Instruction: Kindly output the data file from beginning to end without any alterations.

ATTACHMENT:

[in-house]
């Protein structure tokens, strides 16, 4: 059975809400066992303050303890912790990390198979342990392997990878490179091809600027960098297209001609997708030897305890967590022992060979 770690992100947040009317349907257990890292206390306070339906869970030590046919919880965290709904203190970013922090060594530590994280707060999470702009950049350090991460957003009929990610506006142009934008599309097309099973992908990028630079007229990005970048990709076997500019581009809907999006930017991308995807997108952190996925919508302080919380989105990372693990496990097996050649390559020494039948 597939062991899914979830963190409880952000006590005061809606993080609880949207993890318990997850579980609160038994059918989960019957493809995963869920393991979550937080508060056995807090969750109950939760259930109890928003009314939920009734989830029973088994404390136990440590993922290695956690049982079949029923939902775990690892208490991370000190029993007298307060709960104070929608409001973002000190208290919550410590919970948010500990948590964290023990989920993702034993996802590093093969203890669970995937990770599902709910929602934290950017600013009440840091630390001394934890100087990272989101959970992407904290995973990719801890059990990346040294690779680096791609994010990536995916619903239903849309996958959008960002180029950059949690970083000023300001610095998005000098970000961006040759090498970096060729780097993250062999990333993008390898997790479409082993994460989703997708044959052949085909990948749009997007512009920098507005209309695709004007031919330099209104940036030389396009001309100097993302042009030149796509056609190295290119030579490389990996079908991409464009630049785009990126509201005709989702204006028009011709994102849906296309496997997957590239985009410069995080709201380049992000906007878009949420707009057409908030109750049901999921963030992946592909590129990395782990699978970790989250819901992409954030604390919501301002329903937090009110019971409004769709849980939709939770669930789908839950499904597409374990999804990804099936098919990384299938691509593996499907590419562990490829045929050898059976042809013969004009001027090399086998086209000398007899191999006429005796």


[in-house]
């Protein structure tokens, strides 16, 4: 059975809400066992303050303890912790990390198979342990392997990878490179091809600027960098297209001609997708030897305890967590022992060979 770690992100947040009317349907257990890292206390306070339906869970030590046919919880965290709904203190970013922090060594530590994280707060999470702009950049350090991460957003009929990610506006142009934008599309097309099973992908990028630079007229990005970048990709076997500019581009809907999006930017991308995807997108952190996925919508302080919380989105990372693990496990097996050649390559020494039948 597939062991899914979830963190409880952000006590005061809606993080609880949207993890318990997850579980609160038994059918989960019957493809995963869920393991979550937080508060056995807090969750109950939760259930109890928003009314939920009734989830029973088994404390136990440590993922290695956690049982079949029923939902775990690892208490991370000190029993007298307060709960104070929608409001973002000190208290919550410590919970948010500990948590964290023990989920993702034993996802590093093969203890669970995937990770599902709910929602934290950017600013009440840091630390001394934890100087990272989101959970992407904290995973990719801890059990990346040294690779680096791609994010990536995916619903239903849309996958959008960002180029950059949690970083000023300001610095998005000098970000961006040759090498970096060729780097993250062999990333993008390898997790479409082993994460989703997708044959052949085909990948749009997007512009920098507005209309695709004007031919330099209104940036030389396009001309100097993302042009030149796509056609190295290119030579490389990996079908991409464009630049785009990126509201005709989702204006028009011709994102849906296309496997997957590239985009410069995080709201380049992000906007878009949420707009057409908030109750049901999921963030992946592909590129990395782990699978970790989250819901992409954030604390919501301002329903937090009110019971409004769709849980939709939770669930789908839950499904597409374990999804990804099936098919990384299938691509593996499907590419562990490829045929050898059976042809013969004009001027090399086998086209000398007899191999006429005796």